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Martin Meth Lab Effects Man's Home

By Natalie Potts
By npotts@wbbjtv.com

WEAKLEY COUNTY, Tenn.- One resident, who was displaced from his home for several weeks, was finally allowed backin his home on Saturday. Police said they quarantined the resident's duplex on East Heights Drive after authorities busted his neighbors for living in a suspected Meth lab in June.

Robert Jimerson said he was forced to leave his home for more than two weeks after the Weakley County Sheriff's Office advised Martin police that someone was using a "shake and bake" method to produce methamphetamine inside of the neighboring apartment. Officials said the suspected meth lab caused a fire in the bathroom, which forced both sides of the duplex to be quarantined.

"I'm lucky. It could have been a lot worse then what it was. I could have been caught in an explosion or somebody could have been killed, " said Jimerson.

Tennessee currently ranks third in the nation for Meth Lab seizures. According to Weakley County Resolution Reports, the number of lab seizures in the county has increased by 132%. Officials said the annual increase comes from the 25 labs that have been reported in the county since 2012. Residents said they feel the drug is taking over their community.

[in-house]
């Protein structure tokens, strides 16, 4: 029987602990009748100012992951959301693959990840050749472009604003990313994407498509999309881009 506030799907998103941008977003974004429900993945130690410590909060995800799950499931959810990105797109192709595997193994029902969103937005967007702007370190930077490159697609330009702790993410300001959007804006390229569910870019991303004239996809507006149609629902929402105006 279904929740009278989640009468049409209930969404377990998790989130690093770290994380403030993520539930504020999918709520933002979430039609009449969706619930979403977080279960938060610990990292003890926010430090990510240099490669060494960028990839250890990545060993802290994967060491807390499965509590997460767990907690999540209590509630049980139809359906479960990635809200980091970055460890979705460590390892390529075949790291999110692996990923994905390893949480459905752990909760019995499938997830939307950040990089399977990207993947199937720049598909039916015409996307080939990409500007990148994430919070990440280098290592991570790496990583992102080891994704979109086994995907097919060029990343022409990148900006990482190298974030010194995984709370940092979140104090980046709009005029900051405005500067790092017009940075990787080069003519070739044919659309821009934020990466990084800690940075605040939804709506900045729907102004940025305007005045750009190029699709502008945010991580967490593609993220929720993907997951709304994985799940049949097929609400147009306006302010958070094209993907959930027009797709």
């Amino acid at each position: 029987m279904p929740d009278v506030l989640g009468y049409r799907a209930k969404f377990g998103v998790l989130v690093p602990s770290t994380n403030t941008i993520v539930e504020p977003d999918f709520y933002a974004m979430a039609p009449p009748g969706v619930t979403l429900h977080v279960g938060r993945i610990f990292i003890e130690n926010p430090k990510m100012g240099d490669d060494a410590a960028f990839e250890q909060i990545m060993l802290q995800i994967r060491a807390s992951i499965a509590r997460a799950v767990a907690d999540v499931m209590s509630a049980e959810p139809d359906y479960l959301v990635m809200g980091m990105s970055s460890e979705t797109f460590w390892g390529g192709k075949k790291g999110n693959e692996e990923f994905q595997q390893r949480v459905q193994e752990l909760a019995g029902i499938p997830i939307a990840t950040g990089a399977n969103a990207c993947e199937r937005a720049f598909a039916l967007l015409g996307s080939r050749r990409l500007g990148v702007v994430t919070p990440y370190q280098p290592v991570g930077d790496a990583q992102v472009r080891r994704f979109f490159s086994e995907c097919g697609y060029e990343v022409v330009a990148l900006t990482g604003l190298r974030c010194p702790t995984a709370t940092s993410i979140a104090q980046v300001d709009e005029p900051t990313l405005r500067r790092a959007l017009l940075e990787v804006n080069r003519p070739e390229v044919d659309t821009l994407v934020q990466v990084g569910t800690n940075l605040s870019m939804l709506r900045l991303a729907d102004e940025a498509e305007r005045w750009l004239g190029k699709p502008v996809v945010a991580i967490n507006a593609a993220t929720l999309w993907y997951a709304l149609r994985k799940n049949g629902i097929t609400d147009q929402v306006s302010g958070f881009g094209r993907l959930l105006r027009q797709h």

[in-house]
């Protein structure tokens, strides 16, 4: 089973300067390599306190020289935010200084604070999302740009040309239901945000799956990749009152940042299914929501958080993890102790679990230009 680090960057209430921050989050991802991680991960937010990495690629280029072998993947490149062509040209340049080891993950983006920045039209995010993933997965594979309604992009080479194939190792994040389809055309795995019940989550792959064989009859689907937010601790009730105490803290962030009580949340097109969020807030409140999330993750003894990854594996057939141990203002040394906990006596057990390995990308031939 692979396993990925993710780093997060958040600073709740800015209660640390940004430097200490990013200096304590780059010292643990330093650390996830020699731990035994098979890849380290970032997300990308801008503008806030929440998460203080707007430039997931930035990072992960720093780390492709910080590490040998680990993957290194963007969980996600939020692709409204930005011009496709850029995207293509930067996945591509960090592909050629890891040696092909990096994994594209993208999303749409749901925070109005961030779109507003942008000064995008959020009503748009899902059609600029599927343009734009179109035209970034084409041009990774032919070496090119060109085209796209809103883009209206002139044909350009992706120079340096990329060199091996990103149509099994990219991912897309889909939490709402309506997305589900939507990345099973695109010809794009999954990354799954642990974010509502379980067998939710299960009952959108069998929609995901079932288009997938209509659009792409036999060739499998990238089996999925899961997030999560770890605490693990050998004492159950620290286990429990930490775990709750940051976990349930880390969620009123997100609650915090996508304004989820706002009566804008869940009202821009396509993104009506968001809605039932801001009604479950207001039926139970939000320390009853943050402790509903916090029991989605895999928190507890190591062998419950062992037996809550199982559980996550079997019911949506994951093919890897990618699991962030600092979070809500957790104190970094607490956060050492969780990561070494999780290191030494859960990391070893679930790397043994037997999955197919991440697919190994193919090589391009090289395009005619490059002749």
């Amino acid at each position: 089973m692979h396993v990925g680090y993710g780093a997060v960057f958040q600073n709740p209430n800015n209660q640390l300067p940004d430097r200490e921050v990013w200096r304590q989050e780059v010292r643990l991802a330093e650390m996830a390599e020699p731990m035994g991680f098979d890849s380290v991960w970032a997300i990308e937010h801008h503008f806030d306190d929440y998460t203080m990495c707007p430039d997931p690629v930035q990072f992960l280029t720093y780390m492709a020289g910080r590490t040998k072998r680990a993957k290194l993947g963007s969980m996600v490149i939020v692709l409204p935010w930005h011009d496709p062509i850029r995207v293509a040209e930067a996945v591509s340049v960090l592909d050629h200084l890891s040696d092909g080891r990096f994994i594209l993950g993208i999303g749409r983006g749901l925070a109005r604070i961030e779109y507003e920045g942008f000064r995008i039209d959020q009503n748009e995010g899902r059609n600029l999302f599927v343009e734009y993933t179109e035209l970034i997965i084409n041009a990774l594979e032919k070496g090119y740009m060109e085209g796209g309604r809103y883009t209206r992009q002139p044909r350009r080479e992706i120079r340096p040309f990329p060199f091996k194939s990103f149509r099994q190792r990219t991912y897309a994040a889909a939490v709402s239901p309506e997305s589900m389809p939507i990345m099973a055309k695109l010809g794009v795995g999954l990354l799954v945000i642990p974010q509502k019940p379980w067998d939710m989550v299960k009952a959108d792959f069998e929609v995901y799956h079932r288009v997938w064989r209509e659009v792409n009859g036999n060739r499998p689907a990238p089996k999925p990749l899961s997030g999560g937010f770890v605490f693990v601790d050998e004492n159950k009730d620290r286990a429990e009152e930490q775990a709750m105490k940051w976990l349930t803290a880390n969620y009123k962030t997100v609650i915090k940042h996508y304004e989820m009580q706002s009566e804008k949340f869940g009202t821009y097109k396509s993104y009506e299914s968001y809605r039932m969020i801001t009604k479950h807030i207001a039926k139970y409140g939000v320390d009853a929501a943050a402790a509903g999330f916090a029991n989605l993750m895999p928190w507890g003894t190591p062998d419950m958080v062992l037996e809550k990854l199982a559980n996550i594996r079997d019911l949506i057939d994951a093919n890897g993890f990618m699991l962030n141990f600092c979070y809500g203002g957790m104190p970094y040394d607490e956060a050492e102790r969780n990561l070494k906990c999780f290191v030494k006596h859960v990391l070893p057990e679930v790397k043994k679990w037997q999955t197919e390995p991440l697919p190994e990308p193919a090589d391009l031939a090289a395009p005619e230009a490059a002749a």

"It's very addictive. I've seen people lose their lives over it," said resident Quentin Nobles. " I hear about meth all the time everyday. Every time I look on the news there a meth lab here, there and everywhere."

Jimerson was displaced while authorities cleaned and detoxed the duplex for dangerous chemicals.

"They let me take my medicine and my cat...I think police decided that was the only thing safe that I could take out at the time," said Jimerson. " I thought a lot about my photographs. They're the most important things to me, and they can't be replaced."

"I just never thought I'd be in that position. To me, Martin is small town and I've never been around anything like this before. I was stunned," said Jimerson.

Officials said once a meth lab is discovered, it affects more than just the people living in the lab. It's expensive to quarantine, clean, and then re-test the area for toxic fumes.Officials estimate the clean-up to be near $10,000.

" What people need to do is speak up more so we can stop these meth labs going on. If we don't it's just going to get worse," said Nobles.

To combat the rise of meth lab production, Weakley County is in the process of trying to pass an ordinance to make the over the counter allergy medicine, pseudoephedrine, by prescription only. Officials said the sinus medicine is commonly used in the production of Meth. The County is expected to vote in early August.